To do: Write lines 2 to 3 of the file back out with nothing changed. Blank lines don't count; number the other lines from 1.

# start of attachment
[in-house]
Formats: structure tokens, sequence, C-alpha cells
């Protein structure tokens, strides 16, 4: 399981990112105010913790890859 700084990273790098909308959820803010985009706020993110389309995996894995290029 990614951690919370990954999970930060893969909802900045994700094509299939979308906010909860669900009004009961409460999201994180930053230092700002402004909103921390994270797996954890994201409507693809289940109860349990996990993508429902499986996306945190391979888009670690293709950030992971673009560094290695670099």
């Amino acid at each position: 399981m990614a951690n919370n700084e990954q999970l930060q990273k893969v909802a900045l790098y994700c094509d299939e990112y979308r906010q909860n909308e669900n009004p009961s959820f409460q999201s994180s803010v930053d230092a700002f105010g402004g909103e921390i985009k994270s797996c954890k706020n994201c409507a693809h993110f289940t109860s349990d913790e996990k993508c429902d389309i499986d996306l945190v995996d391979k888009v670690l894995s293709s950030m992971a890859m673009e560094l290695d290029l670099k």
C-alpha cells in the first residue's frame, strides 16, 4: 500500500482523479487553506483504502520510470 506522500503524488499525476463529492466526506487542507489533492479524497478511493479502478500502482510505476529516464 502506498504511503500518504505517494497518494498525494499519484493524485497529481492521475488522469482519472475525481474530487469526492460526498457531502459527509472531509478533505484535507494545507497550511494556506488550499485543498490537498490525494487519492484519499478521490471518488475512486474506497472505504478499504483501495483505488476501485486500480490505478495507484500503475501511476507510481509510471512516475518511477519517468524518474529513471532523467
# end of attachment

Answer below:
Formats: structure tokens, sequence, C-alpha cells
């Protein structure tokens, strides 16, 4: 399981990112105010913790890859 700084990273790098909308959820803010985009706020993110389309995996894995290029 990614951690919370990954999970930060893969909802900045994700094509299939979308906010909860669900009004009961409460999201994180930053230092700002402004909103921390994270797996954890994201409507693809289940109860349990996990993508429902499986996306945190391979888009670690293709950030992971673009560094290695670099």